Unlike its competitors for the title of the world’s most famous city such as Paris and London, Tokyo is not particularly well-known for its museums. Make no mistake, unlike its globe-conquering rivals, Japanese museums focus almost exclusively on their own historically isolated country. However, Tokyo has dozens of superb museums that deserve your attention and each is wonderfully different. Keep in mind that a lot is closed on Mondays and though very few are free, most cost nothing on International Museum Day (May 18) and Respect for the Aged Day (typically the third Monday in September). Those are the best museums in Tokyo:
Edo-Tokyo Museum in Tokyo
While most museum buildings fit incongruously into their surroundings, or at least resemble other buildings, the same can certainly not be said for the Edo-Tokyo Museum. As soon as you disembark at Ryogoku Station in west Tokyo, you can see its spaceship-like design protruding out from the landscape.
Next to the ancient Ryogoku Kokugikan Sumo Stadium, the futuristic appearance of the building is actually in stark contrast to what lies inside. Built in 1993, the Edo-Tokyo Museum, as the name suggests, is a museum dedicated to the history of the city that was once known as Edo, and is now Tokyo.
It showcases all the major events of the formation of Edo and displays how the small fishing village was slowly transformed into the world’s largest city today. While containing so much history, it’s also presented in a very forward-looking manner, with lots of eye-catching models and displays. The life-size recreation of the Nihonbashi Bridge is the standout work, though.
For a more immersive experience in old Tokyo, visit the sister Edo-Tokyo Open Air Architectural Museum in Koganei Park, west of the city center. Admission is 600 Yen (ca. 6 USD).
National Museum in Tokyo
Tokyo National Museum is often the first museum visited by many tourists and though it’s undoubtedly impressive, it can be a little off-putting. With six separate buildings all the same size as a normal museum and over 4000 individual artifacts on display, the Tokyo National Museum is the biggest in the country.
If you are a true history buff or are fascinated with ancient Japanese history then devote an entire day to wandering slowly through the corridors of this magnificent area. For anyone who just wants a quick peek then visit the main building (the Honkan) to see some of the permanent display’s most eye-catching pieces before heading back out to the equally magnificent Ueno Park. Admission is 640 Yen (ca. 6,40 USD).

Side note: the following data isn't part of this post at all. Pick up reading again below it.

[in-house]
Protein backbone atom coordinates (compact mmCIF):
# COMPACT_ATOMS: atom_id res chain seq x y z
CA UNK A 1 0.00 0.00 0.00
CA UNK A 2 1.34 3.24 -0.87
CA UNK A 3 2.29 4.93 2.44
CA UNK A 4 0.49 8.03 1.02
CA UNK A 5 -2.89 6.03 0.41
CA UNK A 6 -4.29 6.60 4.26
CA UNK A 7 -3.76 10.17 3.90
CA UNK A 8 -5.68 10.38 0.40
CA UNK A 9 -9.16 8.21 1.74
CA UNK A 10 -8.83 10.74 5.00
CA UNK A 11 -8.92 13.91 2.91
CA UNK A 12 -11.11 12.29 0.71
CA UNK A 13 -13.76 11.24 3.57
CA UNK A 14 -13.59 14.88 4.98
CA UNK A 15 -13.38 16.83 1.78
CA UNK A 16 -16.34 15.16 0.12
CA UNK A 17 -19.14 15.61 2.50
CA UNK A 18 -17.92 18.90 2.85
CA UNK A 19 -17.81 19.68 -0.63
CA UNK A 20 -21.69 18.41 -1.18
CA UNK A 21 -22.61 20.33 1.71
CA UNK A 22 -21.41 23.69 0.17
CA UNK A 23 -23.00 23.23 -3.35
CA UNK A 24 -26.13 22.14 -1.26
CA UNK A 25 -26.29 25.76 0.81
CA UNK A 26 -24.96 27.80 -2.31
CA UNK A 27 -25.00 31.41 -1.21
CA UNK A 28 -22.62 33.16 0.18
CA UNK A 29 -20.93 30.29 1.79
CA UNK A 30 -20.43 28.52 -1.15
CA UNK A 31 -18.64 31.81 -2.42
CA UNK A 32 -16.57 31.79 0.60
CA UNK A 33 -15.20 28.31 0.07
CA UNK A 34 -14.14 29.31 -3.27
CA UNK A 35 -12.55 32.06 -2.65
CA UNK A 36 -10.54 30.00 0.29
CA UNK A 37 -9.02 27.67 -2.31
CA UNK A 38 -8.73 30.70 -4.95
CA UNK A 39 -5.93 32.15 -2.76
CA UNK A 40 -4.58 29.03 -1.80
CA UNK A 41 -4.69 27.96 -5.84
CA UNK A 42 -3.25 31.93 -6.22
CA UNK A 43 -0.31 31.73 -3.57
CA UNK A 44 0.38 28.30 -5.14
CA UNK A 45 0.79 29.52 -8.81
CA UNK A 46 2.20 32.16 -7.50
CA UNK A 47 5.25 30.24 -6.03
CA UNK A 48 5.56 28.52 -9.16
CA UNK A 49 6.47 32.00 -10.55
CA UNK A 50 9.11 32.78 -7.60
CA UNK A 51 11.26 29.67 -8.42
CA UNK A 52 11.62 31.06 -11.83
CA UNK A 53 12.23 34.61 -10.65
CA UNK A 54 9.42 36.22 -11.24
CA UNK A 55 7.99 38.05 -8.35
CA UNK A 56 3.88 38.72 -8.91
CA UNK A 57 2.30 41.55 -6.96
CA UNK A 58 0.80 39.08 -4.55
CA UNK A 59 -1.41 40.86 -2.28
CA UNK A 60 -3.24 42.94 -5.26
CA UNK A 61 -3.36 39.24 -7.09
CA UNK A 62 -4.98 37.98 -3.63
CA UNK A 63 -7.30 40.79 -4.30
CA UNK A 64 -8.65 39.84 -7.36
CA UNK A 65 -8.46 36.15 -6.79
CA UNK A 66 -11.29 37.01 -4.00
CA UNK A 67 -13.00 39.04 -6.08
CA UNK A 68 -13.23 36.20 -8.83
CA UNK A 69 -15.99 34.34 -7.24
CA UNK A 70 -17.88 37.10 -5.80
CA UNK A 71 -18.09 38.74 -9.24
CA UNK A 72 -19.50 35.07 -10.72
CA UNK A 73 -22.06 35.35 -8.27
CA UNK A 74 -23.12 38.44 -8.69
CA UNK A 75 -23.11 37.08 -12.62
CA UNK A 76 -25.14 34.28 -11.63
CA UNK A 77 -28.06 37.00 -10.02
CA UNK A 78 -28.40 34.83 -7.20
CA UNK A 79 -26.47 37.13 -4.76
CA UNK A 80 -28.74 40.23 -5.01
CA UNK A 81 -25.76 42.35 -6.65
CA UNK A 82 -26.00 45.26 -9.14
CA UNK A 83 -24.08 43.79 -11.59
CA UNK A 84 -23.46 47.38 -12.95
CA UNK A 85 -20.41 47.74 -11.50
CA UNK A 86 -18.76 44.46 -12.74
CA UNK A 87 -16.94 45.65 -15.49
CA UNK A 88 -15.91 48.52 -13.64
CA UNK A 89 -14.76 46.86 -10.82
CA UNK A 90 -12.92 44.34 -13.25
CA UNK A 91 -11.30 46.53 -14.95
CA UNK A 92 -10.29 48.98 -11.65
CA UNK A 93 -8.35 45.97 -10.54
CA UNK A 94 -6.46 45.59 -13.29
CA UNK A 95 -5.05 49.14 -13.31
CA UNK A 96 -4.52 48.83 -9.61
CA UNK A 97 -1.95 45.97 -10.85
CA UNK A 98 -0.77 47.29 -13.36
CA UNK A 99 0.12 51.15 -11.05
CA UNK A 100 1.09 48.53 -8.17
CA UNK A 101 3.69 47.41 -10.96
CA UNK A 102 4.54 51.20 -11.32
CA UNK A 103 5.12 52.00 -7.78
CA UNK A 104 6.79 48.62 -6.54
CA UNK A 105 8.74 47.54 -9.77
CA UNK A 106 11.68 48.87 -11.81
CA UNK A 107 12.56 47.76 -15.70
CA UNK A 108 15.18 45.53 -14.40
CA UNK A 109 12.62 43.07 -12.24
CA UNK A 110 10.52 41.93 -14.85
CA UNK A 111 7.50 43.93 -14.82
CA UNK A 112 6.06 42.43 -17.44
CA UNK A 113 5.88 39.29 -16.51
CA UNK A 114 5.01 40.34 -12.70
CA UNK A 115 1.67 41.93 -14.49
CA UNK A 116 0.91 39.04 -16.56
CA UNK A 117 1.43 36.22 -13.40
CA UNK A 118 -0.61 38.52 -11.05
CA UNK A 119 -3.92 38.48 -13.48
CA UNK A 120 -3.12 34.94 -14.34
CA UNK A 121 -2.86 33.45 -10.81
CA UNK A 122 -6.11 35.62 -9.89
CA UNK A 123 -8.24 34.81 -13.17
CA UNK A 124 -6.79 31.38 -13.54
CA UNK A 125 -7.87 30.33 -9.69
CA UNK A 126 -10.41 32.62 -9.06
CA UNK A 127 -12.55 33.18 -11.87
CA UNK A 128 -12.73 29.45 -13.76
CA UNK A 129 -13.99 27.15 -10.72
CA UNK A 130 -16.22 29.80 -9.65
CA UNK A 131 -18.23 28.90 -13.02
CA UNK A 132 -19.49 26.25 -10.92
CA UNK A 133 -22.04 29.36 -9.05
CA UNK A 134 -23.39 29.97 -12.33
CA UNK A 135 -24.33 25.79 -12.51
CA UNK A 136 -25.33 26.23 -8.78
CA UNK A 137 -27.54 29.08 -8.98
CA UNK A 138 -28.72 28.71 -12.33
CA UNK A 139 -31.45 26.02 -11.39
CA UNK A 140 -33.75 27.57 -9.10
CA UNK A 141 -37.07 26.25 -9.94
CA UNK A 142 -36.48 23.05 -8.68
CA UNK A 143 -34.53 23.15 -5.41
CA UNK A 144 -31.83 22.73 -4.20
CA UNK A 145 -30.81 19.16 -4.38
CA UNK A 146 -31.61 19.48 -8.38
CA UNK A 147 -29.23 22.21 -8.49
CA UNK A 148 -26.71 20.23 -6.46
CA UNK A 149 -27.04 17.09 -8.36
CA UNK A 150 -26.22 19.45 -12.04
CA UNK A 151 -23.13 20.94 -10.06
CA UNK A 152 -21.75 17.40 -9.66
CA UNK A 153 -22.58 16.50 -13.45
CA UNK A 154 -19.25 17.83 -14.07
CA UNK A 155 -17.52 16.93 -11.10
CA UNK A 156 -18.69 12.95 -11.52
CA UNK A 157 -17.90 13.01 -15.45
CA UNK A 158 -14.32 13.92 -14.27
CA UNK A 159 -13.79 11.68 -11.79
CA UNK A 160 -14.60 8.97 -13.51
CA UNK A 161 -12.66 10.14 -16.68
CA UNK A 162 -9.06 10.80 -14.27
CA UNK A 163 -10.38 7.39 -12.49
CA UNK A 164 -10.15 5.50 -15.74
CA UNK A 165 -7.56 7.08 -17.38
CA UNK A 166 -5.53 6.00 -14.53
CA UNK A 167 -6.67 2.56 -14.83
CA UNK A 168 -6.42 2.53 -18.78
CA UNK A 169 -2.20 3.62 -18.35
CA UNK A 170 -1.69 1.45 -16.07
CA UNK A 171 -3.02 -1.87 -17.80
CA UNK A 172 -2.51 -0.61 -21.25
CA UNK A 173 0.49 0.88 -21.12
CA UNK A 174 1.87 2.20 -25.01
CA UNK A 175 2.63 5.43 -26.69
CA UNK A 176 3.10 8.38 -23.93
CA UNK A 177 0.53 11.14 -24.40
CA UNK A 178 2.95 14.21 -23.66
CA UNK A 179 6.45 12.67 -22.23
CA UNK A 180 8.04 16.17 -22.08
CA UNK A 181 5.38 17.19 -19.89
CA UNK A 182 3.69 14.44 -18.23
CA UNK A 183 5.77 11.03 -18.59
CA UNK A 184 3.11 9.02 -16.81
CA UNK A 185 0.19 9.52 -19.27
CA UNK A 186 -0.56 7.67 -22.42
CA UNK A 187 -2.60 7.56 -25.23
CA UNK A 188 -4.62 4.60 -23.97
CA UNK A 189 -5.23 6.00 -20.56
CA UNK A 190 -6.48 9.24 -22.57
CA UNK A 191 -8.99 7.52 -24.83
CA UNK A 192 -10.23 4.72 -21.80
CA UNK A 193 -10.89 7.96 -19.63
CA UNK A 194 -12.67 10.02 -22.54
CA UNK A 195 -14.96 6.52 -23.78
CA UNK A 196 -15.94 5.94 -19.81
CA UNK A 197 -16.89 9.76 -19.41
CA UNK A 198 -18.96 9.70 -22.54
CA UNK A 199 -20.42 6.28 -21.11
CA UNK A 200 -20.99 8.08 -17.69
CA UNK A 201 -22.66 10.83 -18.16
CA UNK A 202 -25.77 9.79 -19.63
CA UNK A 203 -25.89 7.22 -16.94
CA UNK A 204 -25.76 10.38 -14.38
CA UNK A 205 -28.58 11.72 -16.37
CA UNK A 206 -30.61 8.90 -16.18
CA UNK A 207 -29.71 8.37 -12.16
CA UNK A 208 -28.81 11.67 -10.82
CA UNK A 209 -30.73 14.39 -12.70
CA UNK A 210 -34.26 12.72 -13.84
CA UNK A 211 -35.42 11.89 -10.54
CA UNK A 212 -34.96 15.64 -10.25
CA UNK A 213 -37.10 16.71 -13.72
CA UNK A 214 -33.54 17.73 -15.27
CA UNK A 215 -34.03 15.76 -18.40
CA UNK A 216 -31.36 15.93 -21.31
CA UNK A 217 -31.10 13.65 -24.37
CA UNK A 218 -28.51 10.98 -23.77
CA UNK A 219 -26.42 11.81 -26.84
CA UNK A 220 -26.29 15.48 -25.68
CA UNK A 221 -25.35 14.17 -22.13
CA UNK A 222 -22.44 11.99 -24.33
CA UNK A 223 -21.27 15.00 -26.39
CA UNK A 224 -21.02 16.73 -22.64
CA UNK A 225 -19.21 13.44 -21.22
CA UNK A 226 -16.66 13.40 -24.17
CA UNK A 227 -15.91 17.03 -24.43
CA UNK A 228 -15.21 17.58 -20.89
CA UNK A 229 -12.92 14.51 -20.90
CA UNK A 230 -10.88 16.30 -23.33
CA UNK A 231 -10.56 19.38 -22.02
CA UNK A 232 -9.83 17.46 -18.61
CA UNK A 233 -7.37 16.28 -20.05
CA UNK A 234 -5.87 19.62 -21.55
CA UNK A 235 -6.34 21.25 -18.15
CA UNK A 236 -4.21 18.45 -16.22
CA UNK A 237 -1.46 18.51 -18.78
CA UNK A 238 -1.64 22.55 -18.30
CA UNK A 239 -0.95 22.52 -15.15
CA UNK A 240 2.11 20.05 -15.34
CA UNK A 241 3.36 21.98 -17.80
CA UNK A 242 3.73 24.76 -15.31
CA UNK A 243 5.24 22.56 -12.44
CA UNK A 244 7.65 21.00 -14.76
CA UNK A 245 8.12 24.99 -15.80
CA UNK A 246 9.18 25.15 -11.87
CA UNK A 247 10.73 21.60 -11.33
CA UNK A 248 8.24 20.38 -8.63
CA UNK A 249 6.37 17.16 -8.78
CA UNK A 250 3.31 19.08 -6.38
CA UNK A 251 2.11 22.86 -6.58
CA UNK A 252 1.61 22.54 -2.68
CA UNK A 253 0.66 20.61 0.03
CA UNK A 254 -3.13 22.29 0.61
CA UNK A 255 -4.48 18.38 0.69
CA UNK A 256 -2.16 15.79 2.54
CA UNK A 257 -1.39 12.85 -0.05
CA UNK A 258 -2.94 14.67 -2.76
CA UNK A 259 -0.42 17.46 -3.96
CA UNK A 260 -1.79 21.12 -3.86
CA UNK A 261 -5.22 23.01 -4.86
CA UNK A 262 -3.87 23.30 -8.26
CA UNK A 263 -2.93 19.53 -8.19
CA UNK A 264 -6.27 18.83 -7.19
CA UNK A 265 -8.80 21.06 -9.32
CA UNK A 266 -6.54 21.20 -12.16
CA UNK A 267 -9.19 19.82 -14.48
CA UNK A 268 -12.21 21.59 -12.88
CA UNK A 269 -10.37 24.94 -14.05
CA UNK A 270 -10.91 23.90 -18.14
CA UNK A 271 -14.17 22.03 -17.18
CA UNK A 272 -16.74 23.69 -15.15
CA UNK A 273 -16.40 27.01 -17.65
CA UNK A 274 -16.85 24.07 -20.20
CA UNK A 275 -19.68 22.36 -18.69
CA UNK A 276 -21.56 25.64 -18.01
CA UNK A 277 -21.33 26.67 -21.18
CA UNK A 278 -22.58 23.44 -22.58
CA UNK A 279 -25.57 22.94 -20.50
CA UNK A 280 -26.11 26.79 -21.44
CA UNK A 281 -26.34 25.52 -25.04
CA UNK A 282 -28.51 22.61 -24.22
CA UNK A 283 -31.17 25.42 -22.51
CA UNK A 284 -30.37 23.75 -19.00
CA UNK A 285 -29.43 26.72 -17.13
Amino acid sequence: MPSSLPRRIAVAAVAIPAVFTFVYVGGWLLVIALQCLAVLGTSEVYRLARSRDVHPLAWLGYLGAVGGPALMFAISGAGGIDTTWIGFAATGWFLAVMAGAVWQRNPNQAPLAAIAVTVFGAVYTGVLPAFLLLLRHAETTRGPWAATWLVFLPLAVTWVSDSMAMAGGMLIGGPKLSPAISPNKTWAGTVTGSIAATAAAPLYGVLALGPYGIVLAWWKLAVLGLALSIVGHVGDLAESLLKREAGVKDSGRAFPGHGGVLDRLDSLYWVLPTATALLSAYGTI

Ghibli Museum in Tokyo
Perhaps only in Japan will you find that the hottest ticket in town is for a museum. The level of devotion to the anime films of Studio Ghibli and its creator, Hayao Miyazaki, extends so far as to make a ticket to the Ghibli Museum gold dust. Tickets go on sale on the first of the month for the following two months so if you’re determined to go then make sure you’re on the ball as the tickets are almost always snapped up before the 2nd day of the month.
It’s still possible to visit if you miss out on these tickets by buying them from a scalper but this will often cost a lot more than the 1,000 Yen (ca. 10 USD) asking price on the official website. Those who do manage to procure tickets will be asked to step inside the mind of one of the world’s greatest animators and storytellers.
There is a life-size version of the Cat Bus from ‘My Neighbour Totoro’, a statue of the imposing Robot Soldier from ‘Castle in the Sky’, and much more. For many the highlight is the chance to see a selection of short films that cannot be seen anywhere else, making the Ghibli Museum a truly unique experience.
Roppongi Art Triangle
Staking a name for itself as a new home for contemporary art and not as the go-to nightclubbing spot, Roppongi has gathered together three fairly modern art museums to form a great collection of work. Discount passes are available for the Mori Art Museum, the National Art Center, and the Suntory Museum of Art which allow access to three of Tokyo’s best art galleries.
All are located within a short walk of each other within Roppongi but if you only have time for one then perhaps the Mori Art Museum is the best option, coming with the option of a walk on their impressive Sky Deck as well. Be sure to check each of their respective websites before visiting as the special exhibitions can vary greatly.
Besides the few mentioned here, there are plenty more dotted throughout the Tokyo metropolis, often sandwiched between a bar and a convenience store down an alley, but they are still there. Besides the wealth of information on offer, museums in Tokyo are a great opportunity to escape from the heat/cold/crowds, so should be considered when planning any itinerary.